Put yourself out there: How to become a penpal

Updated Oct 12 2015
Guest post by Lex
Letter, March 30, 2013
By: sabrinappCC BY 2.0

I'm out of work due to health issues, and I have been for a while. Although I have friends, I do get lonely during the day when pretty much all of them are working, a problem exacerbated by the fact that I have clinical depression. I reached out online to some friends who live out of town and reconnected with some of them, but that still didn't stop me from feeling disconnected from human contact until my husband came home from work. My only interactions were on Facebook or with my dog, who isn't much of a conversationalist.

I got the idea to start looking for penpals after reviewing the offbeat hobbies post. Someone said they wrote to the Amish. That is likely rewarding as well, but since I wanted the immediate gratification that only the Internet can bring (and the Amish are not known for being too talkative online), I pulled up Google and asked "how can I make penpals worldwide?" Boom. That easy.

Finding a service

There are several options for websites to make connections, but I found one called interpals to be the easiest to use. They don't pay me, and they aren't perfect; I just really liked their layout and several of their features, including but not limited to privacy settings and the fact that it's free, which fit my budget perfectly. You may find another website works better for you. Sign up for your site of choice, and you can make your profile.

Making a profile

I've never made a dating profile, but I imagine it's a safe comparison for making a penpals profile. You want people to be interested in you at a quick glance. Tell what's your most standout feature. The main biography section of my profile reads:

"I have a Masters degree in Mental Health Counseling, but am currently out of work due to health issues. I am happily married with no children (except my dog). I live in the small city where I grew up, and I love it here, though I do wish I could travel more. I consider myself a non-traditional homemaker, sort of a wannabe June Cleaver with ear piercings and tattoos. I'd like to make lasting friendships."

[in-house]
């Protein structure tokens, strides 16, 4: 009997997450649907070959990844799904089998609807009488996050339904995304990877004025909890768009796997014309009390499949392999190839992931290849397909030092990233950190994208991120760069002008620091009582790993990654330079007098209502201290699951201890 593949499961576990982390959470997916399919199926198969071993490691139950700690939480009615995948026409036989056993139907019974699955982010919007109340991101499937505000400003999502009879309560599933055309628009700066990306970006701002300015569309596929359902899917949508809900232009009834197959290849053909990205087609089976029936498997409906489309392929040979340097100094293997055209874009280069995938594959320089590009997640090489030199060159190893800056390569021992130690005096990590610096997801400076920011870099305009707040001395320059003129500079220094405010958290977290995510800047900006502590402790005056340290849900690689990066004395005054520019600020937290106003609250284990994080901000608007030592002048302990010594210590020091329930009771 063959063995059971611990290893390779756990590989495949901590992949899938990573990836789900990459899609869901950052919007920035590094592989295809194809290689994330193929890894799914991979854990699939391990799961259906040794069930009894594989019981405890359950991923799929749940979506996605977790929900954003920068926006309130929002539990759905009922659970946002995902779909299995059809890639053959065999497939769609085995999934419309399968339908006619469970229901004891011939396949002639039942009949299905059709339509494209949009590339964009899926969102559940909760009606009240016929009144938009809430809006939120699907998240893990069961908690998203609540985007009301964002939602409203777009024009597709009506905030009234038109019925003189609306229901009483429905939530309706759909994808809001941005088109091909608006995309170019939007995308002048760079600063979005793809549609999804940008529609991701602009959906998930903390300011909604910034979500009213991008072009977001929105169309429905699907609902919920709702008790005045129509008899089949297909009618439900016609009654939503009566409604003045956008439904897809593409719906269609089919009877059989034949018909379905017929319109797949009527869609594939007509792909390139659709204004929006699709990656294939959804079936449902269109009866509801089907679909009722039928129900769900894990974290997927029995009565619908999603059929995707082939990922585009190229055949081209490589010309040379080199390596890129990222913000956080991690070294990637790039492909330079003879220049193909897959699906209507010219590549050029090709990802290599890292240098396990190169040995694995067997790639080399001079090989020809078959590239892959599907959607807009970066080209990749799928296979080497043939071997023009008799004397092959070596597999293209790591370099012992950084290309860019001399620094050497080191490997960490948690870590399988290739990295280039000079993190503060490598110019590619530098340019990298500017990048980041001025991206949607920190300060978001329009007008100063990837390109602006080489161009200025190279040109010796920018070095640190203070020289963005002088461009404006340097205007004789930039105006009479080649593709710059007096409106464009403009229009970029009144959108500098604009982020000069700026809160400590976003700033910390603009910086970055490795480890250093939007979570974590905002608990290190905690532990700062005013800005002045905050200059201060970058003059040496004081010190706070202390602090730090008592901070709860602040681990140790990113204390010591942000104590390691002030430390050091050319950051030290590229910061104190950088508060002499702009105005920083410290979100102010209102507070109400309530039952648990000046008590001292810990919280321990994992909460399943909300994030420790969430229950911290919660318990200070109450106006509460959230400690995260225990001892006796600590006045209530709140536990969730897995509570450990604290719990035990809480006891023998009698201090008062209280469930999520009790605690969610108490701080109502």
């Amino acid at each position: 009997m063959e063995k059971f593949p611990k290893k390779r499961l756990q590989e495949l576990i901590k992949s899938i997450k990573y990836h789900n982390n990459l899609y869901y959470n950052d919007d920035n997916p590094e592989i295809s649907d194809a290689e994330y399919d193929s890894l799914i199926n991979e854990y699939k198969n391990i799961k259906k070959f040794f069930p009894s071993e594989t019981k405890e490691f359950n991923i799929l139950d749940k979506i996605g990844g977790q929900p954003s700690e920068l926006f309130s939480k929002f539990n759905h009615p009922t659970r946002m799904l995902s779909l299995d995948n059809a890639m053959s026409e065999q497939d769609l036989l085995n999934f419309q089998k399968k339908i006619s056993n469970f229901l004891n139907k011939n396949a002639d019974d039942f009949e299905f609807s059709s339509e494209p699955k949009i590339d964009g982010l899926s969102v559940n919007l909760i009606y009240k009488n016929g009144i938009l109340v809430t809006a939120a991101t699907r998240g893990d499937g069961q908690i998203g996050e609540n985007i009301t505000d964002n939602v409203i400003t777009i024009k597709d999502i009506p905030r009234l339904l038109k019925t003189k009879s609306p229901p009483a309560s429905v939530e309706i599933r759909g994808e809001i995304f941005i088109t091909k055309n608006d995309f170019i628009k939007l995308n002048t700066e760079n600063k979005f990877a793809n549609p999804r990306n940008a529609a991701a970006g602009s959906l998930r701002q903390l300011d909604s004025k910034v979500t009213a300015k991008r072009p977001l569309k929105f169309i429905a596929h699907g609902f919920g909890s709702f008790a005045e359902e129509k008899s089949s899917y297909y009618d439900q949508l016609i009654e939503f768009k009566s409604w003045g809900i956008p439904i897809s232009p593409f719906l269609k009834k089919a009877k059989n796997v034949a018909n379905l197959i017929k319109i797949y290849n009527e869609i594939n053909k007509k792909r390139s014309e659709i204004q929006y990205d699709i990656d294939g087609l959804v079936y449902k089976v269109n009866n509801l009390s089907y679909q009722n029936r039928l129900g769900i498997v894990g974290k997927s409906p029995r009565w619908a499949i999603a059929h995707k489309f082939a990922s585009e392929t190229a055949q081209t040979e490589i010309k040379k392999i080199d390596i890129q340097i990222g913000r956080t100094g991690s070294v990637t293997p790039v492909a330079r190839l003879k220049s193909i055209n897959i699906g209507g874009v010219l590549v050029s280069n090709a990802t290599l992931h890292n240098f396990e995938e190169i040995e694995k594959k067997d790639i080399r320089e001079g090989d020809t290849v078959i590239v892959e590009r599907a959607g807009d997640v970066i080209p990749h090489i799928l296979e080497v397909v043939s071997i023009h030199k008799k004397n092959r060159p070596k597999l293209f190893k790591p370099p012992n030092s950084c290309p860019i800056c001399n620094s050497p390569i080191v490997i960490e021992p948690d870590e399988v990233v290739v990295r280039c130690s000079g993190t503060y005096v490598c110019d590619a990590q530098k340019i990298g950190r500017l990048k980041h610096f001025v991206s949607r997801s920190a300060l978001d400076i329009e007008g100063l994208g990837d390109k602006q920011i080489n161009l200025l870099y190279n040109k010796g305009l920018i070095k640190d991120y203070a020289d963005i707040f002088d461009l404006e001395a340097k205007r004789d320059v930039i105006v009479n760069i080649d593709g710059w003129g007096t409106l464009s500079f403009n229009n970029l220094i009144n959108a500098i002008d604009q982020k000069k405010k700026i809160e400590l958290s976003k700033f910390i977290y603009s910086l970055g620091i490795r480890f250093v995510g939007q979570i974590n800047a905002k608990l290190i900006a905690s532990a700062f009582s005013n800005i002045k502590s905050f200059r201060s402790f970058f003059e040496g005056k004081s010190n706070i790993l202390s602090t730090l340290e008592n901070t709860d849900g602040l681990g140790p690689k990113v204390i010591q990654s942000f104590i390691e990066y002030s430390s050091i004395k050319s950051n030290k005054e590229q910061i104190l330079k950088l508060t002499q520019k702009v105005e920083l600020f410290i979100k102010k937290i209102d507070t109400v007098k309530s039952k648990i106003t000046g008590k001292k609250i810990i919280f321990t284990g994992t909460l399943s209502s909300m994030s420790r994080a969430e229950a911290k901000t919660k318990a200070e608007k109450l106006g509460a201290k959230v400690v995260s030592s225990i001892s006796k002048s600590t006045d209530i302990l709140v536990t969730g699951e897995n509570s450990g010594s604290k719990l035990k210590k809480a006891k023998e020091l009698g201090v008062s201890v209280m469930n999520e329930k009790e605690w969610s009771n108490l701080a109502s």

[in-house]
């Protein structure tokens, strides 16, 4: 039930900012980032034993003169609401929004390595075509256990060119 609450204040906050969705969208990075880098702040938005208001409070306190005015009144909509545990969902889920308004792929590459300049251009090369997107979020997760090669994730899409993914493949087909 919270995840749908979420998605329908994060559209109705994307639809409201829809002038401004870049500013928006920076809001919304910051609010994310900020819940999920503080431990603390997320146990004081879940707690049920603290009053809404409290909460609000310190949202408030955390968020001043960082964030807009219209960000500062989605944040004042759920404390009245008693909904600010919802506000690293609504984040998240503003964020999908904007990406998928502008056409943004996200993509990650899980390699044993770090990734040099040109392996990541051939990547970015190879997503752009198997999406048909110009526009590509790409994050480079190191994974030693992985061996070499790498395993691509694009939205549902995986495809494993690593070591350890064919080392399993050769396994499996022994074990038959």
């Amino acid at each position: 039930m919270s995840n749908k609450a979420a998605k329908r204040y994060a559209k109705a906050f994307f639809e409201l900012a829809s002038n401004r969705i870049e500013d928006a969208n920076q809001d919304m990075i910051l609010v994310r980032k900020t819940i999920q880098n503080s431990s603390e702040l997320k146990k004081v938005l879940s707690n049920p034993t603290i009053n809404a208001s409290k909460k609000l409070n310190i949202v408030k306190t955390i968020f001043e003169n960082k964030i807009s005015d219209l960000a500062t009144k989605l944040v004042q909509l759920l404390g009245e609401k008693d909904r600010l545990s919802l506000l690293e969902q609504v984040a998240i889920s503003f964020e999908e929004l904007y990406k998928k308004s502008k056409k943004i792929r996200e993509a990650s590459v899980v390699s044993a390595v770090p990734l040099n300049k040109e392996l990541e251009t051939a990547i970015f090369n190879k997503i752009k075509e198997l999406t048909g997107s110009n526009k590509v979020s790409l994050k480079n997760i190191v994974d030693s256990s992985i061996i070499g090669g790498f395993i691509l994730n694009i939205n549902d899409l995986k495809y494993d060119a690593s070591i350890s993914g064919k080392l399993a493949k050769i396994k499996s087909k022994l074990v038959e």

I filled in the other sections, added my Facebook user picture, and waited. It didn't take long. In less than a week I had made penpal arrangements all over, from places I could drive to for a day-trip, to places I'd never imagined visiting. I was able to search people by language to make sure we were on the same page there.

Creepers gonna creep and scammers gonna scam

It's an unfair truth of the Internet, but some people are going to be gross and skeeve you out. Also beware that there may be people who try to scam you for money or a green card. Use your common sense, and realize if something sounds fishy, it probably is. Oh, and some people might look for help with their English (or other language) homework. That's at your own discretion.

Cast a wide net

Some of the people you contact may end up falling by the wayside in their communication, so it's probably better to have more rather than fewer options. Also don't rule out people who are from places you never thought of, or people who are not native speakers of your language. Keep an open mind!

But don't overwhelm yourself

Do be prepared for all of these people to be loyal penpals. Don't take on more than you can reasonably handle. I had a lot of free time, and I felt confident that I could keep up with several penpals at one time. Still, at times I had to double check usernames and profiles to make sure I wasn't confusing someone for somebody else. I made a sort of address book out of a little notebook with a few notes jotted about the person, just to make sure I got everything right.

Have an idea of what you want

On the website I use, you can make snail mail penpals, email penpals, or both. There are people I chat with online who will never write me an actual letter, and that's okay. Some people only want a postcard from a stranger and no other interaction past that, and that wasn't for me. Some people, myself included, want to make lifelong friends. I had one person ask me if it was okay if they typed the letter they sent me, as they had a hand injury — I guess some people prefer handwritten only. Try to be clear in your bio about what sorts of interactions you would like.

Put yourself out there

When you contact someone, say more than just "hi, how are you?" Tell them why their profile caught your eye. "Hey, I saw you're a Pagan and you like Mystery Science Theater — me too!" Just like the post about how to make friends as a grown up says, there is a certain degree of saying "I think you're cool, and want to be your friend," more or less. Ask questions. "Hi, I saw your username is AgainstEnnui — how do you like to fight ennui?" I am an introvert, so this is sometimes hard for me, but I get better every time I try. Some people will talk with you, others won't. Just like in real life!